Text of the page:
One of the most spectacular natural landscapes in the Middle East, Wadi Rum is 720 square kilometres of desert and surreal rock formations. I spent two nights at a camp in the desert, an unforgettable experience.
The first glimpse was from the visitor centre as the sun set.
Before an atmospheric dusk jeep drive out to our desert camp.
The Bedouin cooked dinner under the ground in traditional fashion.
The morning gave the first view of the camp, and the surrounding landscape. I counted at least a dozen camps visible from ours, there appear to literally hundreds in Wadi Rum, not quite what I was expecting…
Sunrise lit up the landscape.
We spent the morning walking 10km in a loop from the camp. The fine sand was tough to walk on but it is hard to beat these views.
There are some beautiful flowers and plants in the desert.
And plenty of animal tracks and a few bugs.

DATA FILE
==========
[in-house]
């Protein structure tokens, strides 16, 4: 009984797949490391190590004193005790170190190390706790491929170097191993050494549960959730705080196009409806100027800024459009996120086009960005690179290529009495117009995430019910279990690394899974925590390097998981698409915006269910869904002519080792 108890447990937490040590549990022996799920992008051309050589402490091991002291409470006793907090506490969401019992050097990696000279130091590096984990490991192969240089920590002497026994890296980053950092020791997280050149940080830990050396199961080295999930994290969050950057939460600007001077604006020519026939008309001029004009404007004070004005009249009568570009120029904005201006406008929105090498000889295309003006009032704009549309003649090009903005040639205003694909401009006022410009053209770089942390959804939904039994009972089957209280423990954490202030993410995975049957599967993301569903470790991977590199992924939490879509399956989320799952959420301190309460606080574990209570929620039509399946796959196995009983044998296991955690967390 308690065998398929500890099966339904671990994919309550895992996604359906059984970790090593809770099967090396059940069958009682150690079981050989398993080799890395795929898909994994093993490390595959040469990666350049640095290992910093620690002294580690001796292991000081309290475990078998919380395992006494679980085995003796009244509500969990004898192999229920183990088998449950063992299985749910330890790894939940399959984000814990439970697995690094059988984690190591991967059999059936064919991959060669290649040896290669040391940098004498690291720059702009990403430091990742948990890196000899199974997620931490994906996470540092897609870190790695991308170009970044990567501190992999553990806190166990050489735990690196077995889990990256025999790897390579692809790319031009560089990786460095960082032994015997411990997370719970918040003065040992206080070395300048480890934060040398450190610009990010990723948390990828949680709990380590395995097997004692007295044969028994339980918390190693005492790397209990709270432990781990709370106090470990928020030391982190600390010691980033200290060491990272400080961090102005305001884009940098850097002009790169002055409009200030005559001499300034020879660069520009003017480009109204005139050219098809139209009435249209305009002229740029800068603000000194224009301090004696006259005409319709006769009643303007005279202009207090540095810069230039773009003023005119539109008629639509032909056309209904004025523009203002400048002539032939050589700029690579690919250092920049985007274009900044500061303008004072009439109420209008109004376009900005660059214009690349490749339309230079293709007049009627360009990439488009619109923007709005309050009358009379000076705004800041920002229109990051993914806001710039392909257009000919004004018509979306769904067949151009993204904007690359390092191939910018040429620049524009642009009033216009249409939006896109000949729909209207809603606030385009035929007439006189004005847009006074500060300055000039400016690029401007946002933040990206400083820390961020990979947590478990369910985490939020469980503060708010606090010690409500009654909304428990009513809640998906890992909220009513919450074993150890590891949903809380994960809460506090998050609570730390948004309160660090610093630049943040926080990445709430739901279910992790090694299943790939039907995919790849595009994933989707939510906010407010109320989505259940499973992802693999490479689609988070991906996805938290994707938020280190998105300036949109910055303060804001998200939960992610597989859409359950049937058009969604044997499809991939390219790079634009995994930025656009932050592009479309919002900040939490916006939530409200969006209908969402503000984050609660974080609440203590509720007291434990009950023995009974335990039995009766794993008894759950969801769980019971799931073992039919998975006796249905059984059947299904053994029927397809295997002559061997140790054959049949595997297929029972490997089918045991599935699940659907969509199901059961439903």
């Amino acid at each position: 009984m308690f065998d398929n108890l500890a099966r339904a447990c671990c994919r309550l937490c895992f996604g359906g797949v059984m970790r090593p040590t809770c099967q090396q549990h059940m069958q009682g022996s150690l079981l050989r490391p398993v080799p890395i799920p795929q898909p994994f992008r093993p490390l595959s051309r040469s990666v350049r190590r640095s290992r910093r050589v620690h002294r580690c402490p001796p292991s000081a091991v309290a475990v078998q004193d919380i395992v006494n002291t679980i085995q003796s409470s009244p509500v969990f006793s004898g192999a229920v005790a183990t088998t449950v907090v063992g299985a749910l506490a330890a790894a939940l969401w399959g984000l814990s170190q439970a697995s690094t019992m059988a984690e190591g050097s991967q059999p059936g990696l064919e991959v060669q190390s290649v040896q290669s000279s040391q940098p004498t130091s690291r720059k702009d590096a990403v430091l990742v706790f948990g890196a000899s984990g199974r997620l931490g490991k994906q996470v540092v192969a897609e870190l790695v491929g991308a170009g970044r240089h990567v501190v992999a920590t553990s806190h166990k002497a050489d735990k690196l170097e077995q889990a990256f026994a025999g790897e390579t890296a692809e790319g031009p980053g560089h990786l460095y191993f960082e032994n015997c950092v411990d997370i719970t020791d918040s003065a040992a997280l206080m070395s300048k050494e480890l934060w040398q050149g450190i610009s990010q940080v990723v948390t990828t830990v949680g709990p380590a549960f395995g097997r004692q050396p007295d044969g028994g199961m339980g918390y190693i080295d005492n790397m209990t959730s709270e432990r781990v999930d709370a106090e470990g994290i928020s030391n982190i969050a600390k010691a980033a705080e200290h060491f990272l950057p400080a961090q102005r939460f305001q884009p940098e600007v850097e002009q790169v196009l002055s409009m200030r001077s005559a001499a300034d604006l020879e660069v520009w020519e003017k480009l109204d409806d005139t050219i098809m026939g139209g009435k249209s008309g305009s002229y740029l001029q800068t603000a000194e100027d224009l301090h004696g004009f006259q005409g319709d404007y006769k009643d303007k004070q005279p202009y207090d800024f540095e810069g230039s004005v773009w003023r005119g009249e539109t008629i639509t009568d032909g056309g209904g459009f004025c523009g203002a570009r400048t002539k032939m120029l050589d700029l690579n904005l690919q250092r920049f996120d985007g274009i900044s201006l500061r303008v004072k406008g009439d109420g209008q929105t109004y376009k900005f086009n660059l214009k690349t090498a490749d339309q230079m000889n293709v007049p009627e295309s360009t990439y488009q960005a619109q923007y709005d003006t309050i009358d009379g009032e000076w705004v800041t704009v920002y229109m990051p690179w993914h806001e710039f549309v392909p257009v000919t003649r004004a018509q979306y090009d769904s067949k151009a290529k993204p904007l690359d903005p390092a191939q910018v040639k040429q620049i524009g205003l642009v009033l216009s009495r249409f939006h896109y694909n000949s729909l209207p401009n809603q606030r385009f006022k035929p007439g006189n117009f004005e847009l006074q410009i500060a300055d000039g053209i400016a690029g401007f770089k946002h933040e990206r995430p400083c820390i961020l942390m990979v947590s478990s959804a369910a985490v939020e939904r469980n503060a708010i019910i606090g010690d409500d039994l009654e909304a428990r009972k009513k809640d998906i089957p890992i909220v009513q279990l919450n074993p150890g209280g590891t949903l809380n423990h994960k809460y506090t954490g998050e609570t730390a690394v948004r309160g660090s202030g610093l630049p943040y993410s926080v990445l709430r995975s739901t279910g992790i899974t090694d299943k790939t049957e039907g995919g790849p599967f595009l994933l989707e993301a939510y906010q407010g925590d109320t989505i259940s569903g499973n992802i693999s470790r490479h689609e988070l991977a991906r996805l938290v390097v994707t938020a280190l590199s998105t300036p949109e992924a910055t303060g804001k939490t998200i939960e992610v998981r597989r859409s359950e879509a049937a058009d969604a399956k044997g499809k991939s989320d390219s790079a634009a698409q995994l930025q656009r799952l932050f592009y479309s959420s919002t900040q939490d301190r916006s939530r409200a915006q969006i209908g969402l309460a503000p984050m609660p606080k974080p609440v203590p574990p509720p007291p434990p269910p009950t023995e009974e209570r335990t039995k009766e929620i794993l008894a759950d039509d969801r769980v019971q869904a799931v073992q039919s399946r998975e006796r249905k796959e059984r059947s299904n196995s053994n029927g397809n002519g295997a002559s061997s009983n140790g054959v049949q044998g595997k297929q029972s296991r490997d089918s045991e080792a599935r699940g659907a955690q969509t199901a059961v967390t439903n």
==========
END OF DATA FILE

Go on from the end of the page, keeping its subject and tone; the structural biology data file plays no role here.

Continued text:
The rich colours reminded me of the Australian outback.
The different colours in the distance were phenomenal.
We walked past a herd of goat.
There were camels around but jeeps have taken over as the main form of transport.
The rock formations reminded me of Uluru and other sights in Central Australia.
This is how the Bedouin capture water from the landscape.
We stopped in the shade by this incredible rock formation.
This mushroom shaped rock has been formed by wind erosion.
Nearby was this arch in the rock, one of a number in Wadi Rum of varying size.
The best views came from walking over the arch and up the rocks.
In the afternoon we boarded jeeps to visit four of the most popular sights in Wadi Rum. In the morning we saw no one else, in the afternoon there were many other groups and tourists doing silly things…
First stop was a giant sand dune, which I didn’t head up fully as I’ve been up similar ones in New Zealand and Australia and found them hard enough work without the afternoon heat of the desert.
Next stop was Alkazali, an impressive narrow gorge with old carvings into the rock.
Then onto another small arch.
And finished with a much larger arch.
We finished a busy day with a good if not amazing sunset. There was too much dust in the air, but it was still a pretty impressive spot to end the day. The night sky that followed was underwhelming compared with the New Zealand backcountry or Australian outback, with far too much light pollution from the many camps impacting the clarity of the star gazing.